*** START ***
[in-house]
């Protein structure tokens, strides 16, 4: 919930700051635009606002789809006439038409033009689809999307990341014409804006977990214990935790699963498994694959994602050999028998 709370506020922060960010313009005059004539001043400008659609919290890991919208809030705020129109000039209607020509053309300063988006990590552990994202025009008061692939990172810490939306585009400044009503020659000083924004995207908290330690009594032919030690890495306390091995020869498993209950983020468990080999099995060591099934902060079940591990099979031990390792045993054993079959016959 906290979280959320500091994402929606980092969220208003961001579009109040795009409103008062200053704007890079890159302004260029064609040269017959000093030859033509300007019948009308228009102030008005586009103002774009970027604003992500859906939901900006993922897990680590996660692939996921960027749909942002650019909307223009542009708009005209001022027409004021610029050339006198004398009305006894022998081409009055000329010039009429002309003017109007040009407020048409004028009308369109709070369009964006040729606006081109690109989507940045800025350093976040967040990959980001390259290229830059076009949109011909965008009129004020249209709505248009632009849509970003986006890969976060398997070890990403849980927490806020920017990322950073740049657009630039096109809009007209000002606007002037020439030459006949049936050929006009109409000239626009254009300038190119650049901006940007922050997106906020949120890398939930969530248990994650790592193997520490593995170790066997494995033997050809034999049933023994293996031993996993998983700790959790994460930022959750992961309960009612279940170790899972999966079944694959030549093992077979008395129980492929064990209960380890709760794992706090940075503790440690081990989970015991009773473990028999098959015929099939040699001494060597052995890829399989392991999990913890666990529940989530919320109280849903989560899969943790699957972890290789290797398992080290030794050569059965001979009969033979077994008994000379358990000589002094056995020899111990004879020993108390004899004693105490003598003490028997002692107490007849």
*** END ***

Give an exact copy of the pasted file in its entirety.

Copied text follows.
[in-house]
């Protein structure tokens, strides 16, 4: 919930700051635009606002789809006439038409033009689809999307990341014409804006977990214990935790699963498994694959994602050999028998 709370506020922060960010313009005059004539001043400008659609919290890991919208809030705020129109000039209607020509053309300063988006990590552990994202025009008061692939990172810490939306585009400044009503020659000083924004995207908290330690009594032919030690890495306390091995020869498993209950983020468990080999099995060591099934902060079940591990099979031990390792045993054993079959016959 906290979280959320500091994402929606980092969220208003961001579009109040795009409103008062200053704007890079890159302004260029064609040269017959000093030859033509300007019948009308228009102030008005586009103002774009970027604003992500859906939901900006993922897990680590996660692939996921960027749909942002650019909307223009542009708009005209001022027409004021610029050339006198004398009305006894022998081409009055000329010039009429002309003017109007040009407020048409004028009308369109709070369009964006040729606006081109690109989507940045800025350093976040967040990959980001390259290229830059076009949109011909965008009129004020249209709505248009632009849509970003986006890969976060398997070890990403849980927490806020920017990322950073740049657009630039096109809009007209000002606007002037020439030459006949049936050929006009109409000239626009254009300038190119650049901006940007922050997106906020949120890398939930969530248990994650790592193997520490593995170790066997494995033997050809034999049933023994293996031993996993998983700790959790994460930022959750992961309960009612279940170790899972999966079944694959030549093992077979008395129980492929064990209960380890709760794992706090940075503790440690081990989970015991009773473990028999098959015929099939040699001494060597052995890829399989392991999990913890666990529940989530919320109280849903989560899969943790699957972890290789290797398992080290030794050569059965001979009969033979077994008994000379358990000589002094056995020899111990004879020993108390004899004693105490003598003490028997002692107490007849």